Todayï¿½s extremely low levels of new residential production could lead to significant housing shortages as household formation rates return to normal.
Jerry Durkin, chairman and CEO of Wood Partners in Atlanta, said that his company started one 150-unit project last year, down from an annual average of about 3,600 units over the past 10 years. This year he said three projects — a distressed condo rehab in California and small buildings in Boston and Atlanta — should increase his firm’s starts to 500 units, down from the 6,500-unit range in 2006-2007.
Most sources of money are “on the sidelines,” he said, and most deals need to be small. “Capital has to free up in 2010 for things to get going in 2011,” he said, “so next year is likely to be slow.”
Mark Tennison, CEO of Equity Residential, a multifamily REIT based in Chicago, said starts would be limited this year but opportunities should be increasing in 2011 and 2012 in larger urban markets such as New York City, Los Angeles, Boston, Washington, D.C. and Seattle.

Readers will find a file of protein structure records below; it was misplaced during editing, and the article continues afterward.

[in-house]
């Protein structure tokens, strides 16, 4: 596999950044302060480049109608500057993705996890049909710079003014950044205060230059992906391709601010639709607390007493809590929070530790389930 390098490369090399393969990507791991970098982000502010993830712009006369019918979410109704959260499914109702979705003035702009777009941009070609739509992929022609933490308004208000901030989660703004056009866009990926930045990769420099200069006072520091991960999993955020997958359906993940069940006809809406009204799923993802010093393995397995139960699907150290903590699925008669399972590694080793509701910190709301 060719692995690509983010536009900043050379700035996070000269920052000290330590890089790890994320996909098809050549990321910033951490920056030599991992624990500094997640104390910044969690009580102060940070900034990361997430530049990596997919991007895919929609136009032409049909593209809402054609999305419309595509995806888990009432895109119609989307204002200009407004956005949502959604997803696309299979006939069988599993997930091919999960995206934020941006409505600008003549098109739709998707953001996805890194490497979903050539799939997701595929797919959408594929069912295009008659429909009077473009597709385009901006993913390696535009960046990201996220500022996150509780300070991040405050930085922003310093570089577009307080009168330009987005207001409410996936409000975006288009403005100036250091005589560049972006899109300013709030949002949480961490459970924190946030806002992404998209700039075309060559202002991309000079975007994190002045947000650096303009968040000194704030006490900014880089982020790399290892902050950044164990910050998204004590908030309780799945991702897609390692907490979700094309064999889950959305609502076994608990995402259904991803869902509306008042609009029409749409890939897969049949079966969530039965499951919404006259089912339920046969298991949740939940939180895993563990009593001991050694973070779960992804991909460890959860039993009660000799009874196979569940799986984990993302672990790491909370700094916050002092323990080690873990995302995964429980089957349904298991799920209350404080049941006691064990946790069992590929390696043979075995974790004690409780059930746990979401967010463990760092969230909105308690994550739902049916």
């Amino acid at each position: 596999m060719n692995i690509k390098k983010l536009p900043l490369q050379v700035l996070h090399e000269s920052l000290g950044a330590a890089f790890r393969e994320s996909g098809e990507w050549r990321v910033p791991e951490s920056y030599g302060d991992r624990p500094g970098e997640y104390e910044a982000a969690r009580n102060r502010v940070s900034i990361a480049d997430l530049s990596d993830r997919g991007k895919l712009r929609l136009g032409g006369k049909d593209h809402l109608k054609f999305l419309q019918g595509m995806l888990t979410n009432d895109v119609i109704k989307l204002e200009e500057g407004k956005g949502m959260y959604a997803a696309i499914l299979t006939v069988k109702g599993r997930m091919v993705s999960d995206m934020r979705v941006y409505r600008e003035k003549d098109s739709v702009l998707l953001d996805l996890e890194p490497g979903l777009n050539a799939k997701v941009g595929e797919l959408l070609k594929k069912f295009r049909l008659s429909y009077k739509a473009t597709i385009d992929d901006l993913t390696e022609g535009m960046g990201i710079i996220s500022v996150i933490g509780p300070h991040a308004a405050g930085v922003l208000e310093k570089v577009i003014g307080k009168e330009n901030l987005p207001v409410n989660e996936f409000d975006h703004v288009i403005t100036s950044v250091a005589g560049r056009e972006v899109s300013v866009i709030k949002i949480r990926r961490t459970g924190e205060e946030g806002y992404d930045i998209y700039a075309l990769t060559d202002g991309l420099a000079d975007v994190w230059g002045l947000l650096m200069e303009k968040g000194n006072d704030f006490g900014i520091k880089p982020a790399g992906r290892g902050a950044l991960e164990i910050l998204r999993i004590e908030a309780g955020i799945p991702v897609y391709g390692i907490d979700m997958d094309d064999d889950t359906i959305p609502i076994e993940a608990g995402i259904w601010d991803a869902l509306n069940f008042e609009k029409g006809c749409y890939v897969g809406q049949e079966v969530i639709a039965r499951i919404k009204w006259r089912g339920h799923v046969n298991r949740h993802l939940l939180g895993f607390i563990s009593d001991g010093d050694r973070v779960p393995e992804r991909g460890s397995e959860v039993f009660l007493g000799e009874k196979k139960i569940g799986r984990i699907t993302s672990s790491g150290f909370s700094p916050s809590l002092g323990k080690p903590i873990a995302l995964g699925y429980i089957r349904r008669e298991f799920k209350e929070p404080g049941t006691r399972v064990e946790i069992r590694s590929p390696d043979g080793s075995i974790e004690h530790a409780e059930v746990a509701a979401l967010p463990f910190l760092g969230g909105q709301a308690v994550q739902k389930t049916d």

Tennison is also looking to improve Equity’s portfolio in the larger coastal markets by acquiring “high-spec, high-quality properties that were built as condos.”
Michael Costa, president and CEO of MacFarlane Costa Housing Partners in Gardena, Calif., a builder of affordable/tax credit housing communities nationwide, said he is working today on four projects. That’s compared to 90 projects in one stage or another at any given time in recent years and an annual starts rate of 30 to 35 projects averaging 100 to 150 units in the $15 to $30 million range.
“The focus is now back to our portfolios,” he said. “We are looking for ways to operate these as efficiently as possible.” Costa said he is looking for new development opportunities, but gap financing is needed because of lower loan-to-value ratios and “a lot less permanent financing available.”
Costa said he has pulled his company back from a national scope to concentrate on his home territory of California. He is looking to build a better portfolio by acquiring Low Income Housing Tax Credit properties whose subsidized status is coming to an end. “When the renters return, there will be much more demand than supply,” he said.